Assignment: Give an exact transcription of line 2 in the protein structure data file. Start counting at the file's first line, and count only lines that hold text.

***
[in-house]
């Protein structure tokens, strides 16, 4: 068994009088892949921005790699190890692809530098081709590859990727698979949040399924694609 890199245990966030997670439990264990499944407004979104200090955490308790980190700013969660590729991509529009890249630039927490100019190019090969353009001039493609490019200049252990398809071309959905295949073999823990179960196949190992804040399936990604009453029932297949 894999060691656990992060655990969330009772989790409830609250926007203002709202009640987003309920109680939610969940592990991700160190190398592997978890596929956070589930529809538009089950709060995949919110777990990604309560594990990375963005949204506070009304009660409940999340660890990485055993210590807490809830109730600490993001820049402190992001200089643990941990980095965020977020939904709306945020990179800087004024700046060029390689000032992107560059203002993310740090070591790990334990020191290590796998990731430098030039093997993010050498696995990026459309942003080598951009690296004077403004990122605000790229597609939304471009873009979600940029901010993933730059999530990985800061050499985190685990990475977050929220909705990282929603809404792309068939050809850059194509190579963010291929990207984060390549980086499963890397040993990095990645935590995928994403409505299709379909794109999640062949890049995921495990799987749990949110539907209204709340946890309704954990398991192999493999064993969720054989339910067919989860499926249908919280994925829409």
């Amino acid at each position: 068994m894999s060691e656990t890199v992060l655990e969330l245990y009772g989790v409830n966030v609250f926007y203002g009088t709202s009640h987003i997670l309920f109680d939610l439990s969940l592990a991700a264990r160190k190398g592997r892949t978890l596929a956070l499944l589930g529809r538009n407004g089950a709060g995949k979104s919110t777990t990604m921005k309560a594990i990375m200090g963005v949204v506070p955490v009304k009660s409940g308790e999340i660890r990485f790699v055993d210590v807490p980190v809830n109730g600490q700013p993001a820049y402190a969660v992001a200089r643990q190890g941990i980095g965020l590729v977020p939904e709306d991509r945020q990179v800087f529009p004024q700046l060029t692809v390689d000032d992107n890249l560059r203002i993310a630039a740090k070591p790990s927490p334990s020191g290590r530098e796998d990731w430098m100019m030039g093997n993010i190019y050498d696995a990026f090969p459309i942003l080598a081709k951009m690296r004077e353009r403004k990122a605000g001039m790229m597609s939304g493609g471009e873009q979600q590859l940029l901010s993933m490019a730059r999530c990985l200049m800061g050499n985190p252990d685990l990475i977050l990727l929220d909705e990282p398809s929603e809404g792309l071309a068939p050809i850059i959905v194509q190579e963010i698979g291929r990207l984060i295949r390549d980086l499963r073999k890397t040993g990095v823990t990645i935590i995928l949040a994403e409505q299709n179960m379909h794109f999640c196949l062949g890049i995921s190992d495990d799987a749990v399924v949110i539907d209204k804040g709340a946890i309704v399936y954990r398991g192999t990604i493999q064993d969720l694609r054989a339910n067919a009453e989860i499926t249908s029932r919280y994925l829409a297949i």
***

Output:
């Protein structure tokens, strides 16, 4: 068994009088892949921005790699190890692809530098081709590859990727698979949040399924694609 890199245990966030997670439990264990499944407004979104200090955490308790980190700013969660590729991509529009890249630039927490100019190019090969353009001039493609490019200049252990398809071309959905295949073999823990179960196949190992804040399936990604009453029932297949 894999060691656990992060655990969330009772989790409830609250926007203002709202009640987003309920109680939610969940592990991700160190190398592997978890596929956070589930529809538009089950709060995949919110777990990604309560594990990375963005949204506070009304009660409940999340660890990485055993210590807490809830109730600490993001820049402190992001200089643990941990980095965020977020939904709306945020990179800087004024700046060029390689000032992107560059203002993310740090070591790990334990020191290590796998990731430098030039093997993010050498696995990026459309942003080598951009690296004077403004990122605000790229597609939304471009873009979600940029901010993933730059999530990985800061050499985190685990990475977050929220909705990282929603809404792309068939050809850059194509190579963010291929990207984060390549980086499963890397040993990095990645935590995928994403409505299709379909794109999640062949890049995921495990799987749990949110539907209204709340946890309704954990398991192999493999064993969720054989339910067919989860499926249908919280994925829409």